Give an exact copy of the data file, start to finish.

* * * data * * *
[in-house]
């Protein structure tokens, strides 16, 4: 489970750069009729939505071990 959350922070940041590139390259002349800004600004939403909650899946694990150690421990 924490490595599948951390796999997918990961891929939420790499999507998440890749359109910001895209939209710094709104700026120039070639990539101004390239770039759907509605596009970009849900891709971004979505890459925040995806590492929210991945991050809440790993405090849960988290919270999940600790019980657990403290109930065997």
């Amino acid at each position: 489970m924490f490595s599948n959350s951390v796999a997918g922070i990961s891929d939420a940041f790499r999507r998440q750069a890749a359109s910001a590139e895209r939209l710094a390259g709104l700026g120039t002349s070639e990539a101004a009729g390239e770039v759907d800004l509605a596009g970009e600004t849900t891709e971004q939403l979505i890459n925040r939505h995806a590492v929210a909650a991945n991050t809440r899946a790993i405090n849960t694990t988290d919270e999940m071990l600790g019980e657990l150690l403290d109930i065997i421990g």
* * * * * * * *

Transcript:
[in-house]
């Protein structure tokens, strides 16, 4: 489970750069009729939505071990 959350922070940041590139390259002349800004600004939403909650899946694990150690421990 924490490595599948951390796999997918990961891929939420790499999507998440890749359109910001895209939209710094709104700026120039070639990539101004390239770039759907509605596009970009849900891709971004979505890459925040995806590492929210991945991050809440790993405090849960988290919270999940600790019980657990403290109930065997």
């Amino acid at each position: 489970m924490f490595s599948n959350s951390v796999a997918g922070i990961s891929d939420a940041f790499r999507r998440q750069a890749a359109s910001a590139e895209r939209l710094a390259g709104l700026g120039t002349s070639e990539a101004a009729g390239e770039v759907d800004l509605a596009g970009e600004t849900t891709e971004q939403l979505i890459n925040r939505h995806a590492v929210a909650a991945n991050t809440r899946a790993i405090n849960t694990t988290d919270e999940m071990l600790g019980e657990l150690l403290d109930i065997i421990g």